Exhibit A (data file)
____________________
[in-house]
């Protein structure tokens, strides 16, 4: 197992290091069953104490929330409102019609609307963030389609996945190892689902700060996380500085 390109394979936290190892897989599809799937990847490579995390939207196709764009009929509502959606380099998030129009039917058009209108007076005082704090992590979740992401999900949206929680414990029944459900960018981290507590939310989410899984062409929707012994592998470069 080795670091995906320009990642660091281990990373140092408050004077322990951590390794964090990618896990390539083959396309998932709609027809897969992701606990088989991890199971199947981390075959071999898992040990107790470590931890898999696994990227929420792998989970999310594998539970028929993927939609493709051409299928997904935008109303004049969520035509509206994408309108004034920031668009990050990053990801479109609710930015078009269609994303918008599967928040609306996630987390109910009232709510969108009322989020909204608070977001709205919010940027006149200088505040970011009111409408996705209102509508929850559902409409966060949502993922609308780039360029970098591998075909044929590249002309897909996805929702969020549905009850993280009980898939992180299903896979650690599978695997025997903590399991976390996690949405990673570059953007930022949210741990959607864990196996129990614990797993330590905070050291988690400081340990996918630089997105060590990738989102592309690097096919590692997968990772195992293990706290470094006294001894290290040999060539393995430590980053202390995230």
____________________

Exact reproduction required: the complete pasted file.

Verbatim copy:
[in-house]
């Protein structure tokens, strides 16, 4: 197992290091069953104490929330409102019609609307963030389609996945190892689902700060996380500085 390109394979936290190892897989599809799937990847490579995390939207196709764009009929509502959606380099998030129009039917058009209108007076005082704090992590979740992401999900949206929680414990029944459900960018981290507590939310989410899984062409929707012994592998470069 080795670091995906320009990642660091281990990373140092408050004077322990951590390794964090990618896990390539083959396309998932709609027809897969992701606990088989991890199971199947981390075959071999898992040990107790470590931890898999696994990227929420792998989970999310594998539970028929993927939609493709051409299928997904935008109303004049969520035509509206994408309108004034920031668009990050990053990801479109609710930015078009269609994303918008599967928040609306996630987390109910009232709510969108009322989020909204608070977001709205919010940027006149200088505040970011009111409408996705209102509508929850559902409409966060949502993922609308780039360029970098591998075909044929590249002309897909996805929702969020549905009850993280009980898939992180299903896979650690599978695997025997903590399991976390996690949405990673570059953007930022949210741990959607864990196996129990614990797993330590905070050291988690400081340990996918630089997105060590990738989102592309690097096919590692997968990772195992293990706290470094006294001894290290040999060539393995430590980053202390995230």